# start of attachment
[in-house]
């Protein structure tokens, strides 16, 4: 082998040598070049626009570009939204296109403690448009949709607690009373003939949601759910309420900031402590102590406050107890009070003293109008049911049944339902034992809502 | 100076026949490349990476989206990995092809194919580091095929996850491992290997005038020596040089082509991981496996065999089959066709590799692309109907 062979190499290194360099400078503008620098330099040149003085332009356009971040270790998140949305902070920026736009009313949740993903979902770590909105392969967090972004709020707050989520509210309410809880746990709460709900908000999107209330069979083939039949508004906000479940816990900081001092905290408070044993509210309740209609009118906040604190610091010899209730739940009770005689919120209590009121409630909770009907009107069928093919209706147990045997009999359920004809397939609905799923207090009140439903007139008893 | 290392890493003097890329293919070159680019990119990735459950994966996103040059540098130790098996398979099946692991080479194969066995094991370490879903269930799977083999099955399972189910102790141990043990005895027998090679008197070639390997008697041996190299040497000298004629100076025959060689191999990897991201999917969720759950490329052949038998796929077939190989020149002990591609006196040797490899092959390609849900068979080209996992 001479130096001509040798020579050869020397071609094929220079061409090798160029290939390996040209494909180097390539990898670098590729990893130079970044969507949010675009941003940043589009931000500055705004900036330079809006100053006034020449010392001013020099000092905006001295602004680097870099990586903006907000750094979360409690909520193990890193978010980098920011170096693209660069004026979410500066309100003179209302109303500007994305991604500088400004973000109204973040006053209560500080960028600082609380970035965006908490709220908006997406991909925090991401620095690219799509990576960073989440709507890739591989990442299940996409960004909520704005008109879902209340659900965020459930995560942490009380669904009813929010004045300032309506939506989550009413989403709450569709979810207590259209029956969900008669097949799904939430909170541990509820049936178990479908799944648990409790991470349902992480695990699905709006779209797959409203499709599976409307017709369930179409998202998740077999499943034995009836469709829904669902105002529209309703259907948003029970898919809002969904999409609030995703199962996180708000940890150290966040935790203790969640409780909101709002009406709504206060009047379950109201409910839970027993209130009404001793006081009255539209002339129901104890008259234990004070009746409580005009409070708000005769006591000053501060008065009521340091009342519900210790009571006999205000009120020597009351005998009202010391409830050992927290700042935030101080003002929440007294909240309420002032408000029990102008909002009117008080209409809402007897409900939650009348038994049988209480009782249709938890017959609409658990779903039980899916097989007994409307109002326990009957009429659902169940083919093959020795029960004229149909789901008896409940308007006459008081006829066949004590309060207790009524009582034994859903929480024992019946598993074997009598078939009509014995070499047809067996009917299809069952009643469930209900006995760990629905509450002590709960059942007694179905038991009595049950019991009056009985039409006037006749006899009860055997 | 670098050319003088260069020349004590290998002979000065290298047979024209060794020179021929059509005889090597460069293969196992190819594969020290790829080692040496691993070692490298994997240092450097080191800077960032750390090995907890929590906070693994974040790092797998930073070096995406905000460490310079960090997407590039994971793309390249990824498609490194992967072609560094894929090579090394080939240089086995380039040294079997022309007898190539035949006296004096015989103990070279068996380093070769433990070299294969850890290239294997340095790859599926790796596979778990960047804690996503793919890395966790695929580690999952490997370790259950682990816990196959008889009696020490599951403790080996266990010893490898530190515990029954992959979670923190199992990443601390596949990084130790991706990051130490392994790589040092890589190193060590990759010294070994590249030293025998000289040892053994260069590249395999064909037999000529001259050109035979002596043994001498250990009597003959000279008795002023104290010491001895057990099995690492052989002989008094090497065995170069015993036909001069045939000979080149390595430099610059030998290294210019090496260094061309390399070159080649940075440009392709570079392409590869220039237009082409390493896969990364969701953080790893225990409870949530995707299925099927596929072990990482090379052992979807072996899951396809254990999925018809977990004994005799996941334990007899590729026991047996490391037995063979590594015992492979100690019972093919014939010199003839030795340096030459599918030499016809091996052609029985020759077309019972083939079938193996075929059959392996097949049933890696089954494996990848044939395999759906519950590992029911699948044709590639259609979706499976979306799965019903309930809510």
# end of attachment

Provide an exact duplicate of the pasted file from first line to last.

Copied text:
[in-house]
């Protein structure tokens, strides 16, 4: 082998040598070049626009570009939204296109403690448009949709607690009373003939949601759910309420900031402590102590406050107890009070003293109008049911049944339902034992809502 | 100076026949490349990476989206990995092809194919580091095929996850491992290997005038020596040089082509991981496996065999089959066709590799692309109907 062979190499290194360099400078503008620098330099040149003085332009356009971040270790998140949305902070920026736009009313949740993903979902770590909105392969967090972004709020707050989520509210309410809880746990709460709900908000999107209330069979083939039949508004906000479940816990900081001092905290408070044993509210309740209609009118906040604190610091010899209730739940009770005689919120209590009121409630909770009907009107069928093919209706147990045997009999359920004809397939609905799923207090009140439903007139008893 | 290392890493003097890329293919070159680019990119990735459950994966996103040059540098130790098996398979099946692991080479194969066995094991370490879903269930799977083999099955399972189910102790141990043990005895027998090679008197070639390997008697041996190299040497000298004629100076025959060689191999990897991201999917969720759950490329052949038998796929077939190989020149002990591609006196040797490899092959390609849900068979080209996992 001479130096001509040798020579050869020397071609094929220079061409090798160029290939390996040209494909180097390539990898670098590729990893130079970044969507949010675009941003940043589009931000500055705004900036330079809006100053006034020449010392001013020099000092905006001295602004680097870099990586903006907000750094979360409690909520193990890193978010980098920011170096693209660069004026979410500066309100003179209302109303500007994305991604500088400004973000109204973040006053209560500080960028600082609380970035965006908490709220908006997406991909925090991401620095690219799509990576960073989440709507890739591989990442299940996409960004909520704005008109879902209340659900965020459930995560942490009380669904009813929010004045300032309506939506989550009413989403709450569709979810207590259209029956969900008669097949799904939430909170541990509820049936178990479908799944648990409790991470349902992480695990699905709006779209797959409203499709599976409307017709369930179409998202998740077999499943034995009836469709829904669902105002529209309703259907948003029970898919809002969904999409609030995703199962996180708000940890150290966040935790203790969640409780909101709002009406709504206060009047379950109201409910839970027993209130009404001793006081009255539209002339129901104890008259234990004070009746409580005009409070708000005769006591000053501060008065009521340091009342519900210790009571006999205000009120020597009351005998009202010391409830050992927290700042935030101080003002929440007294909240309420002032408000029990102008909002009117008080209409809402007897409900939650009348038994049988209480009782249709938890017959609409658990779903039980899916097989007994409307109002326990009957009429659902169940083919093959020795029960004229149909789901008896409940308007006459008081006829066949004590309060207790009524009582034994859903929480024992019946598993074997009598078939009509014995070499047809067996009917299809069952009643469930209900006995760990629905509450002590709960059942007694179905038991009595049950019991009056009985039409006037006749006899009860055997 | 670098050319003088260069020349004590290998002979000065290298047979024209060794020179021929059509005889090597460069293969196992190819594969020290790829080692040496691993070692490298994997240092450097080191800077960032750390090995907890929590906070693994974040790092797998930073070096995406905000460490310079960090997407590039994971793309390249990824498609490194992967072609560094894929090579090394080939240089086995380039040294079997022309007898190539035949006296004096015989103990070279068996380093070769433990070299294969850890290239294997340095790859599926790796596979778990960047804690996503793919890395966790695929580690999952490997370790259950682990816990196959008889009696020490599951403790080996266990010893490898530190515990029954992959979670923190199992990443601390596949990084130790991706990051130490392994790589040092890589190193060590990759010294070994590249030293025998000289040892053994260069590249395999064909037999000529001259050109035979002596043994001498250990009597003959000279008795002023104290010491001895057990099995690492052989002989008094090497065995170069015993036909001069045939000979080149390595430099610059030998290294210019090496260094061309390399070159080649940075440009392709570079392409590869220039237009082409390493896969990364969701953080790893225990409870949530995707299925099927596929072990990482090379052992979807072996899951396809254990999925018809977990004994005799996941334990007899590729026991047996490391037995063979590594015992492979100690019972093919014939010199003839030795340096030459599918030499016809091996052609029985020759077309019972083939079938193996075929059959392996097949049933890696089954494996990848044939395999759906519950590992029911699948044709590639259609979706499976979306799965019903309930809510």